TATSUMI and HUIZENGA in Time's Top 10 of 2006

“Time's Top 10 of 2006” / Time Magazine / Andrew D. Arnold / January 5, 2007

02 of 10


If you have seen and sampled the abundant supply of translated Japanese comics (a.k.a. manga) and dismissed it as a lot of saucer-eyed schoolgirls and sexualized robots, you need to look at Yoshihiro Tatsumi's two collections of short stories. As different from mainstream manga as Yasujiro Ozu's films are from Godzilla movies, The Pushman and Abandon the Old feature stories about the working class, urban denizens of 1970s Japan. Almost as unknown in Japan as he is in the West, Tatsumi's neo-realist tales feature mechanics, pornographic film projectionists and factory workers who struggle against the dehumanizing effects of a Japan on the cusp of becoming a major economic power. These tales of desperation achieve a poetic sense of despair in Tatsumi's accomplished hands.

07 of 10

CURSES by Kevin Huizenga (Drawn & Quarterly)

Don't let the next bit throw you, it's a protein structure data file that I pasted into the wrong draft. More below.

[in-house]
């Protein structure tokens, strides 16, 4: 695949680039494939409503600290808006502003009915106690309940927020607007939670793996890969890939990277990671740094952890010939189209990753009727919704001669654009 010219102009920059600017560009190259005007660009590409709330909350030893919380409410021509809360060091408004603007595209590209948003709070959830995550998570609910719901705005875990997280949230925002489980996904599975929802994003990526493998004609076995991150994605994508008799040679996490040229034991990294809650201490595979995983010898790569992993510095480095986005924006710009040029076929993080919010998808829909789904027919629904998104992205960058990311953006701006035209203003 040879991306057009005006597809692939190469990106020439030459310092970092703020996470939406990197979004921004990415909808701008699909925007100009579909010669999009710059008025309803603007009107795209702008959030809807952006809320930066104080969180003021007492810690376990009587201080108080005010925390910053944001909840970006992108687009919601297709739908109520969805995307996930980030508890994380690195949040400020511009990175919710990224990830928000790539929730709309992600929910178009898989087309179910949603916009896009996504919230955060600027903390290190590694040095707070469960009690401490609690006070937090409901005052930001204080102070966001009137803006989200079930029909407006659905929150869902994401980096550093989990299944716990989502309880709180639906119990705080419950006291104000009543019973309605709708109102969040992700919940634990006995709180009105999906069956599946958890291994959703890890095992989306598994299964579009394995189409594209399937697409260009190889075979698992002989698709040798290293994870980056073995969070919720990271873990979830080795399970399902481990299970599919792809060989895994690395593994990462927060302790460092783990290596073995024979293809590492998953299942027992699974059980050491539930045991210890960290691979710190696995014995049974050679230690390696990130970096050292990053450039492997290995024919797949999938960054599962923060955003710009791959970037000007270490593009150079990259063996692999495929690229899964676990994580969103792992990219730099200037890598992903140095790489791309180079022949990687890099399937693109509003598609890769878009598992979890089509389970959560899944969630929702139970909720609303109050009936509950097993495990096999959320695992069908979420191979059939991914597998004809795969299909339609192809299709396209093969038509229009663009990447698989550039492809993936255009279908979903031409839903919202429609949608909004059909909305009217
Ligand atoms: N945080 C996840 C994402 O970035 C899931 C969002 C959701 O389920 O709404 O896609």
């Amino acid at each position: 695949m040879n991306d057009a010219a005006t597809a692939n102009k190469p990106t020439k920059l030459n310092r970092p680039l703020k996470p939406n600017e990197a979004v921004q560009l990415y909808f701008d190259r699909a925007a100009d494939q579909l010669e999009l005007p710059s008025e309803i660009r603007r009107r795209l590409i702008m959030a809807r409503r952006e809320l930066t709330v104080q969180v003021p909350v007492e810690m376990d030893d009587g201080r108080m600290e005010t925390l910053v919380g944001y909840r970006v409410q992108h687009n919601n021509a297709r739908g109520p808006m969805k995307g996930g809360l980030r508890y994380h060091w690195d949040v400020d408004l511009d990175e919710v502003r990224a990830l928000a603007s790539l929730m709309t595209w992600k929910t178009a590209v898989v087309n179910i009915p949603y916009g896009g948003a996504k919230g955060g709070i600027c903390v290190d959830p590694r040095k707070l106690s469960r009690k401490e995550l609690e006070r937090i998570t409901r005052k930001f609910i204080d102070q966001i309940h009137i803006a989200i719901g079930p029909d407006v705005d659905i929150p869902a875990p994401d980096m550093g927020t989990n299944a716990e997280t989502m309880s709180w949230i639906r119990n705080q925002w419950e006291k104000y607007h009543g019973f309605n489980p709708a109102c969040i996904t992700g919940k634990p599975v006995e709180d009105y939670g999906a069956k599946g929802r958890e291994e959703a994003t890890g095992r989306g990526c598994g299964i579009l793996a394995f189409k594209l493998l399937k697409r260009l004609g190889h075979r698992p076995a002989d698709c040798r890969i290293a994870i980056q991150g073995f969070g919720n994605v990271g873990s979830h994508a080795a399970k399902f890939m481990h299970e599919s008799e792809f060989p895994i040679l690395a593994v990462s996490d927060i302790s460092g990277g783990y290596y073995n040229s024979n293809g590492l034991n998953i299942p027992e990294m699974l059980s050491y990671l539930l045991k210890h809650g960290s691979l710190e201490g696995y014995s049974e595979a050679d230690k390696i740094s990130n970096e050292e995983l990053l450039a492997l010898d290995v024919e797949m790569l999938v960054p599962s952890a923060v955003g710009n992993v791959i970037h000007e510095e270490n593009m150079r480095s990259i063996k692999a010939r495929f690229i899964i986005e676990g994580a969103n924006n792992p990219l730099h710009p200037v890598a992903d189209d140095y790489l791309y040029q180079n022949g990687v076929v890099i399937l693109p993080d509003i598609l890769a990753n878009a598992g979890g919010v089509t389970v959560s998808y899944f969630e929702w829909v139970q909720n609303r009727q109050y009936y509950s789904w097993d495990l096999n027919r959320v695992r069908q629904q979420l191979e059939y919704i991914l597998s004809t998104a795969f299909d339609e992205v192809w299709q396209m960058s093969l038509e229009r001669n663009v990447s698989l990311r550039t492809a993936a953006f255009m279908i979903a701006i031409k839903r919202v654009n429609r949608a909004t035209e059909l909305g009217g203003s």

A top-ten choice last year [#5 - Or Else] as well as in 2006, Kevin Huizenga continues his very strong body of work by putting out a hardcover collection of short stories titled Curses as well as a pair of comic books (Ganges #1 and Or Else #4). Specializing in stories planted in America's suburban sprawl, Huizenga discovers the magical and cosmological possibilities hidden in plain site of "average" lives. In one story a plastic grocery bag becomes a "magic mask" that protects a young husband when he visits a feathered ogre to help his wife conceive. Another story features the only convincing and sensitive portrait of a conservative, religious-minded "red state" character I have ever seen in the medium.

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